Figure 1(b) shows the absorption spectrum of an eGFP thin film dried from solution. The overall absorption is composed of different absorption bands (the individual contributions were revealed by fitting the spectrum us-ing a number of Gaussian peaks). In analogy to mea-surements on eGFP and (wild-type) wt-GFP in solu-tion, we can identify contributions of individual bands and assign them to different molecular states10. The

short-wavelength band can be assigned to absorption from molecules that are present in their neutral proto-nated shape (so-called A state). The A state absorp-tion appears at 397 nm (3.12 eV). A state fluorescence is photo-activatable and only observable when the sam-ple is excited by laser light with λex < 450 nm12. The

other two absorption bands at longer wavelengths can be identified as contributions from anionic deprotonated chromophores that are distinguished by a relaxed (B state) and an unrelaxed (intermediate state) configura-tion. The latter (so-called I state) is partially created by an excited state proton transfer process (ESPT) from the A state configuration while no proton transfer is estab-lished between the protonated A state and deprotonated B state11. For our solid-state eGFP samples, the B state

absorbs at 472 nm (2.63eV) while the intermediate I state absorption lies at 496 nm (2.50 eV).

Note that we have included two degenerate A states (A1and A2) of which one undergoes ESPT to the I state

(A1) and the other (A2) is believed to undergo a

confor-mational change into the A1 state12. The fluorescence

spectrum of eGFP (see Fig.2(a)) is dominated by the radiative decay of both deprotonated states B and I at the same wavelength of 508 nm (2.44 eV) while the pro-tonated A states weakly emit at 478 nm (2.59 eV). How-ever, the A state emission only appears when the system is excited at a wavelength < 450nm. The pronounced shoulder of the dominant fluorescent transition at longer wavelengths (at 540 nm) was earlier assigned to the ra-diative recombination of phonon replica of the B as well as the I state13.

In order to gain insight into the dynamic processes of Frenkel excitons in solid-state eGFP, we have subse-quently recorded the time-resolved fluorescence of the three main recombination bands present in Fig.2(a). They can be seen in Fig.2(b). While all fluorescence bands decay on a ns-scale, the individual decay curves look different. The transitions at 508 nm and 540 nm decay mono-exponentially in good approximation (the 540-nm-band shows a slower turn-on-time due to the involvement of phonons), their decay times can be de-termined to be almost equal (τ(508 nm) = τ(540 nm) = 2.45 ns). Note that those exciton lifetimes are notably shorter compared to similar investigations on eGFP in solution, where decay times of 3.1-3.4 ns are observed12.

We attribute this reduction to (concentration-induced) self-quenching by interactions between neighboring chro-mophores which are much more pronounced in the solid state than in solution.

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A state

B, I state

480 520

wavelength (nm)

fluorescence (arb. units)

fluorescence (arb. units)

decay time (ns)

0 12

560

(a)

(b)

4 8

460 500 540

478 nm 508 nm 540 nm

FIG. 2. (a) Fluorescence spectrum of solid-state eGFP. Indi-vidual Gaussian peaks reveal contributions of indiIndi-vidual pro-tein states. Inset: Schematic energy diagram of solid-state eGFP. (b) Time-resolved fluorescence decay recorded for three different wavelengths: 478 nm, 508 nm and 540 nm.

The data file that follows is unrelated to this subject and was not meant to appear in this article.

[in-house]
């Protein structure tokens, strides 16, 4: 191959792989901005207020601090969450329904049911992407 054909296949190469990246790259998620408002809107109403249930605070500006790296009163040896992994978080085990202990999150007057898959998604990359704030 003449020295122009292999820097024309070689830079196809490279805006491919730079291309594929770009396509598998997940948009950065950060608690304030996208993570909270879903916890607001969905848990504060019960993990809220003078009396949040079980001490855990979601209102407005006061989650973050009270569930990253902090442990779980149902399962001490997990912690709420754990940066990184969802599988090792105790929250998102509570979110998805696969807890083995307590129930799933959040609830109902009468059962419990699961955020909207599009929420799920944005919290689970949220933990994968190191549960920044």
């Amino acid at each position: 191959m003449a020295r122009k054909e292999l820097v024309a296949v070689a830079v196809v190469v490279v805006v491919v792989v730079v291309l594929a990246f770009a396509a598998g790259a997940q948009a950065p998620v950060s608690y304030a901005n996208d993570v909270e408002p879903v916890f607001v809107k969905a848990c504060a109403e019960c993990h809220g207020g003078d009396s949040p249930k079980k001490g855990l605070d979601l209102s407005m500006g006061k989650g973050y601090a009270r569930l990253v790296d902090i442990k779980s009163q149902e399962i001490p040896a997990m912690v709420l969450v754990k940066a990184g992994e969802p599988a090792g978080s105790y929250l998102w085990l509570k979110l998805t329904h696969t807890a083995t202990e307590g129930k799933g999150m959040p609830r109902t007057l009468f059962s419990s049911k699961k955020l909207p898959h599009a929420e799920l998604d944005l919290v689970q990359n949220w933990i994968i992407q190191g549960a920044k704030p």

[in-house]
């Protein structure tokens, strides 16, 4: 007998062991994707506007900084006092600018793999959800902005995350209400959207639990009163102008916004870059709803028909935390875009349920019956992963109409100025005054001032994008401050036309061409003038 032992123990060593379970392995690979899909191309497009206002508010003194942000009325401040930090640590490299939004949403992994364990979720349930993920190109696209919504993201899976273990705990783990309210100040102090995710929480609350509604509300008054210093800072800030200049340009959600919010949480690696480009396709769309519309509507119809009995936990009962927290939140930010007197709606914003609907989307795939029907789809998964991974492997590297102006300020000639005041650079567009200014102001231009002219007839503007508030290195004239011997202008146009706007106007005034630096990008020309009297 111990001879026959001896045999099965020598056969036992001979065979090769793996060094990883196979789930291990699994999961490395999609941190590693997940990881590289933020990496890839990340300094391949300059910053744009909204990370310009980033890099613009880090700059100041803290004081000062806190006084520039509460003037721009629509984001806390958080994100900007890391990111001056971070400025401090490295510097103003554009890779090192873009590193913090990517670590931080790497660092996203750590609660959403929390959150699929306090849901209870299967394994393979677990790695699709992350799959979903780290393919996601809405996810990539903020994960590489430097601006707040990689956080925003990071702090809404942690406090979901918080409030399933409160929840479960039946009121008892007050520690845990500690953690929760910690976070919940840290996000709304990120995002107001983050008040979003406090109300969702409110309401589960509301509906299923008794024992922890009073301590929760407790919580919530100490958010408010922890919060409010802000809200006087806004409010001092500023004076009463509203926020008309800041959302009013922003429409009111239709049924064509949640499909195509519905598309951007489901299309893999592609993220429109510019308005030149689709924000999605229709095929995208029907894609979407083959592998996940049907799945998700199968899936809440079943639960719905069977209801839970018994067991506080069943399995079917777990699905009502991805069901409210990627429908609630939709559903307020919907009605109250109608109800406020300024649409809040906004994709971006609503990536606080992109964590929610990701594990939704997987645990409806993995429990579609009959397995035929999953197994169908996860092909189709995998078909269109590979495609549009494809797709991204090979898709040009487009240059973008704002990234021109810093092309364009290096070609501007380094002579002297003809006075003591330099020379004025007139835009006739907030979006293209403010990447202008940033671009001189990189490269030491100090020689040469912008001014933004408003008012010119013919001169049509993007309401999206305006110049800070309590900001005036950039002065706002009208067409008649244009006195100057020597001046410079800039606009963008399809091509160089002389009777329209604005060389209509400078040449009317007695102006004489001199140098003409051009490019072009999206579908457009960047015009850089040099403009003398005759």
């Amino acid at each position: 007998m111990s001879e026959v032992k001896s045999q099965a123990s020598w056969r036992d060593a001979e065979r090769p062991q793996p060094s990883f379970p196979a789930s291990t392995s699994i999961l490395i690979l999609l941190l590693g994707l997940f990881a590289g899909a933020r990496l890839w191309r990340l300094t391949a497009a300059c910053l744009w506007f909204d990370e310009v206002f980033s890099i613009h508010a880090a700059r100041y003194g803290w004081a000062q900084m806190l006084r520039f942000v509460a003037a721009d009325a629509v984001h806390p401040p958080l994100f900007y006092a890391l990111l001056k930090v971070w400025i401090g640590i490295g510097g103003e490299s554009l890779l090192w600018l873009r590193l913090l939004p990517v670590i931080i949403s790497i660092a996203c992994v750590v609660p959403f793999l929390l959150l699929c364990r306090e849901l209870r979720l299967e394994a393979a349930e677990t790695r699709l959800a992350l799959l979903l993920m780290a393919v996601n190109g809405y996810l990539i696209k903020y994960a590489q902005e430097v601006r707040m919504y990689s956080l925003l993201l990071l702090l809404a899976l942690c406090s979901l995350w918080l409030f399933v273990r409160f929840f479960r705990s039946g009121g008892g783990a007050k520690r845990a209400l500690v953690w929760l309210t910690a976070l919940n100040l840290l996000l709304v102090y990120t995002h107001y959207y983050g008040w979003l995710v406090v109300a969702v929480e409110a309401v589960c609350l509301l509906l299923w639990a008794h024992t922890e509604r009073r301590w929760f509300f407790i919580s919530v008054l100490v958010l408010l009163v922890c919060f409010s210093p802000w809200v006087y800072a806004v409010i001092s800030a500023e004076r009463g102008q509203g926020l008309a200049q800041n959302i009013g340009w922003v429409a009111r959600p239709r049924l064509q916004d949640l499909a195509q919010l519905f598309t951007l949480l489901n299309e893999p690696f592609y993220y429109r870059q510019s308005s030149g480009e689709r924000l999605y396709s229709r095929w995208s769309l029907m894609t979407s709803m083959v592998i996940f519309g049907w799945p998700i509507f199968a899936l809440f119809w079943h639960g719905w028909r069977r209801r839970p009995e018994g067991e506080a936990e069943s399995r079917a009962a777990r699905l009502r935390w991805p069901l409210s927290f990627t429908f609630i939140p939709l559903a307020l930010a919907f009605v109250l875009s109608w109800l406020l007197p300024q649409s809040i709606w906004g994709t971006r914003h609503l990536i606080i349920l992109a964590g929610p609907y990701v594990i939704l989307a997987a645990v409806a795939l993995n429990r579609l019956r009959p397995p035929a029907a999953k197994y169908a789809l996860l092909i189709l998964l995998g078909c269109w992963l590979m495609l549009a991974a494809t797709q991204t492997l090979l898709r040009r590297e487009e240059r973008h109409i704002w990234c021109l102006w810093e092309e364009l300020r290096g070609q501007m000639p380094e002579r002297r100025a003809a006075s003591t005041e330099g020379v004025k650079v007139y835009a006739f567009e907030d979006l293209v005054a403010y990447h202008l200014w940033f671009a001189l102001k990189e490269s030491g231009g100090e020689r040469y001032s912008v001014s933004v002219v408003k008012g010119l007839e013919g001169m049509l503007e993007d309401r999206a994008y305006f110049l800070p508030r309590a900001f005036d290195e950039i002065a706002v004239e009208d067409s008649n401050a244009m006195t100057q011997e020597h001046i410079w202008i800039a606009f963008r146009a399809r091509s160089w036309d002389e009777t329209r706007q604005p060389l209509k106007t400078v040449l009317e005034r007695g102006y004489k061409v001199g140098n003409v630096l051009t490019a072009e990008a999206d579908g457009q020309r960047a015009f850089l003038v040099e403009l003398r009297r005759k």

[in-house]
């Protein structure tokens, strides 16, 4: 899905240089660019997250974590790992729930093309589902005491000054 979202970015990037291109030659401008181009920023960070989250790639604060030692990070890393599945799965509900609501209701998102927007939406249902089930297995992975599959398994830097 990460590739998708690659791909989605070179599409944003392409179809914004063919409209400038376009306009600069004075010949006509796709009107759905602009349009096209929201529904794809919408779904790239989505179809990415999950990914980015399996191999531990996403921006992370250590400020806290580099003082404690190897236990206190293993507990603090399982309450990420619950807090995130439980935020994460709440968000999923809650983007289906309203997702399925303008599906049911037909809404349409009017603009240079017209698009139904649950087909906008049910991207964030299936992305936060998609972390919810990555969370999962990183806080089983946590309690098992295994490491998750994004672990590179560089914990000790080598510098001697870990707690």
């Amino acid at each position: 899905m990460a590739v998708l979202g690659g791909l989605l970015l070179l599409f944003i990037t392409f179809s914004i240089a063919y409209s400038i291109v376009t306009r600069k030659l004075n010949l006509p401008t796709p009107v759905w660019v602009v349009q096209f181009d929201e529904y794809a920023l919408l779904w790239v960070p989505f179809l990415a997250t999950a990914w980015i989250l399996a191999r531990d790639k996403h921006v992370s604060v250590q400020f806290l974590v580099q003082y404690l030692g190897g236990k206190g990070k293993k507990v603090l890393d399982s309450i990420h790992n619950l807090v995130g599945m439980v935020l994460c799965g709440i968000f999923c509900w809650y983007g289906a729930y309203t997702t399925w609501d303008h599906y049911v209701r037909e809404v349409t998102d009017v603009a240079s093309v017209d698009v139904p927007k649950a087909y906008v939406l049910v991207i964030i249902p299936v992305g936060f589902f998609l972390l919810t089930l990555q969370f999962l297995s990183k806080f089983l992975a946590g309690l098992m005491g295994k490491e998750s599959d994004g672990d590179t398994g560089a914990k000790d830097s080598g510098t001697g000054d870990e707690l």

time intervals after dropcasting eGFP solved in water onto a glass substrate. The focal point of the micro-scope objective was adjusted to the interface between glass and eGFP and probed a constant volume during measurements. The recorded time-dependent evolvement of the integrated (unfiltered) fluorescence intensity can be seen in Fig.3 (grey diamonds). The strong increase in fluorescence over time is a clear indication for the in-crease of eGFP molecule density and a strong reduction of the intermolecular distance as more and more chro-mophores contribute to the fluorescence in the probed sample region. This is a result of the vaporization pro-cess of the solvent and takes almost one week. Coin-cidentally, the exciton lifetime (blue circles in Fig.3) de-creases from 3.05 ns (solution) to 2.45 (solid state) within the first week after drop-casting, after that it stays al-most constant. The reduction of the exciton lifetime can be explained by two processes: on the one hand, a reduced inter-molecular distance increases the F¨orster resonance energy transfer (FRET) rate between neigh-boring chromophores (likewise enhancing energy transfer to molecules outside the detection area)6. On the other

hand, densely packed chromophores are subject to fluo-rescence quenching caused by bi-molecular annihilation9.

However, both processes reduce the exciton lifetime of proteins14. Note that the linewidth of the main emission

bands does not narrow during the drying process from which we deduce a high degree of disorder in the solid state.

In contrast to the two main fluorescence bands, the transition at 478 nm (A state emission) does not decay

decay time (ns)

2.4 2.5 2.6 2.7 2.8 2.9 3.0 3.1

solid state solution

100 101 102 103 104 two

weeks

time (min)

103

104

fluorescence (cts/s)

FIG. 3. Decay time of eGFP excitons determined from fits to the time-resolved fluorescence for different times after sample preparation (spectrally isolated at 542 nm to exclude

contri-butions from the A state). Hereby, the first data point (at

first minute) represents eGFP in its solved phase.

mono-exponentially at room temperature, but can well be fitted by a bi-exponential decay function. A fast de-cay with a time constant of only τ1= 0.7 ns is followed

by a slower decay withτ2 = 2.4 ns. Whereas the slower

decay can be identified as the excited A state lifetime (and confirming an almost constant exciton lifetime for all excitonic configurations), the appearance of an addi-tional fast initial decay has been observed before12,15,16

and was attributed to conformational changes of the pro-tonated state induced by surrounding hydrogen12.

How-ever, in contrast to earlier investigations on solutions (τ1

= 0.25 ns12), the determined time constant for the faster

process in the solid state is considerably larger (τ1 =

0.7 ns). This is consistent since eGFP chromophores in the solid state are surrounded by other eGFP molecules rather than other chemical species. Thus, interactions withthese speciesmay be suppressed (explaining the in-crease inτ1). This suggests that this fast decay might be